I once knew a girl in college who started a binder of fantasy wedding clippings when she was 8 years old. This perplexed me.
I grew up in a household with happily married parents who never pushed romantic ideals upon their three girls. In fact, it was a bit of the opposite. Ever since we were young, our dad made sure we knew we had options — as in, rather than pay for a wedding we might want to look into a down payment on a home, a trip around the world, or strategic investments.
Suffice to say I never dreamed of my wedding day, and spent the better part of my twenties comfortably ambivalent. But people get funny about women and marriage. As I got older, I realized that my stance made others uneasy. Now 32, I’ve considered (and discussed) marriage more than my childhood self ever would have guessed.
It should be noted that I’ve been in a steady, fulfilling relationship for seven years with a guy I don’t want to live without. In recent years, people — mostly women, old and young — have brazenly questioned my choices, projected their values onto me, and put me in a place where I’ve had to defend a relationship that shouldn’t demand justification.
People’s reactions range from presumptuous (“Are you afraid of committing?”) to sweetly intentioned (“But you guys are so great together!”) to my personal favorite: “One day you’ll understand.” Understand what? What it means to be happy? What trust means? What stability feels like? The nature of tax incentives?
For years, when the topic arose, I boldly stood my “I don’t believe in marriage” ground with friends, relatives, and, of course, my boyfriend. He never ceased to respond kindly and openly, accepting rather than challenging me.
We spent years not really talking about it, both feeling comfortable where we were and not in any hurry to disrupt that. When we finally did discuss it, I was fervent in my opinions. After a while, though, I began to worry whether my reticence and dismissiveness were keeping him from communicating openly with me. One day we went deep: We talked about why I was so fiercely opposed and what marriage symbolizes as an institution.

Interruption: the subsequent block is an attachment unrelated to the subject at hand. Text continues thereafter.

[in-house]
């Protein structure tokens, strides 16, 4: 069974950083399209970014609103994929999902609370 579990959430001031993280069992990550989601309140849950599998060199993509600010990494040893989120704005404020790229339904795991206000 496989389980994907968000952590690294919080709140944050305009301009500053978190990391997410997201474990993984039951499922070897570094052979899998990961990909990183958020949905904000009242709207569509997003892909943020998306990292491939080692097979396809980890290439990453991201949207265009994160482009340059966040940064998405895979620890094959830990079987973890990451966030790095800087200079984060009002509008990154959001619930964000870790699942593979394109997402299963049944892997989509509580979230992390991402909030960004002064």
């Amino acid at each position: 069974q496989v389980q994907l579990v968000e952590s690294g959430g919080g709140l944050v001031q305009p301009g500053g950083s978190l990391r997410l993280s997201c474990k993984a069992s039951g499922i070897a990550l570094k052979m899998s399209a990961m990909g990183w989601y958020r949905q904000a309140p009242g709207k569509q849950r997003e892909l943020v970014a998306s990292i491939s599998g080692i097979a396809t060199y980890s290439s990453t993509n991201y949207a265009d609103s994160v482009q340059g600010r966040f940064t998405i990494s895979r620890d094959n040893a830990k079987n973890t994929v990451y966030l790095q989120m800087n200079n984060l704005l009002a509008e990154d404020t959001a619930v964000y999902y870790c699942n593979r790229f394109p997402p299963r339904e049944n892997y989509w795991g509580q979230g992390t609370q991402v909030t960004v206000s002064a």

My short list of answers included the following: I don’t believe in engagement rings, wedding planning is the worst (not to mention expensive), I hate dressing up, dressing up in front of a crowd makes me want to puke, relationships are private, and so on. Also, we couldn’t be more committed, and that’s enough for me.
But maybe not for him.
He responded, “I think you’re confusing weddings and marriage.” The guy had a point (I knew I was with him for a reason).
My first reaction was to berate myself: How did I confuse these things?! My second was softer: Maybe it wasn’t my fault. The seemingly inextricable link between the conventions stems from somewhere — that seed is planted early. (Exhibit A: wedding binder girl.)
After my brain spasm subsided, I asked my boyfriend, like any normal 5-year-old would, what marriage meant. His short list: Making the relationship official was about us, not other people; it was important to him and would mean a great deal; and he didn’t give a damn about a party — it’s the oath he cares about. He made good points. He didn’t push or prod. He just laid it out, plain as day.
That kind of candor can be contagious. I wanted to be candid too! This required some deep thinking. I knew that marriage wasn’t a requirement for me as an individual. But once I was fully aware of his feelings, things changed. There were two people involved, not one. Ultimately, in order to maintain strength and longevity in a relationship, both people’s desires and needs must be met. And that requires compromise.
I asked myself whether I would I make a fuss if he proposed marriage (not proposal in the get-on-one-knee sense — let’s not get crazy). Was I opposed to the institution or to something entirely different? Would I fight it — and risk hurting someone I love madly?
So in my heart of hearts, am I dying to get hitched? Not especially; I‘d be fine without it, as long as I have him. But knowing that marriage is as important as it is to my boyfriend — and, more specifically, why — helped me reached a point where I can say, “Yes, I will marry you … in a courthouse! And I don’t want to be engaged, ever.”
As for him, he’s content with my qualifiers. Yes, I’m ambivalent, but I don’t feel like I’d be sacrificing an elemental part of myself by signing that paper. I’d just be making him happy — and likely myself, too, in ways I hadn't contemplated. In my mind, that’s reason enough. Now when people ask if I want to get married, I tell them the truth: “I don’t really care. He does, though, and that matters to me.” I guess that’s what love is.
[Editor's note: This was originally published February 15, 2015.]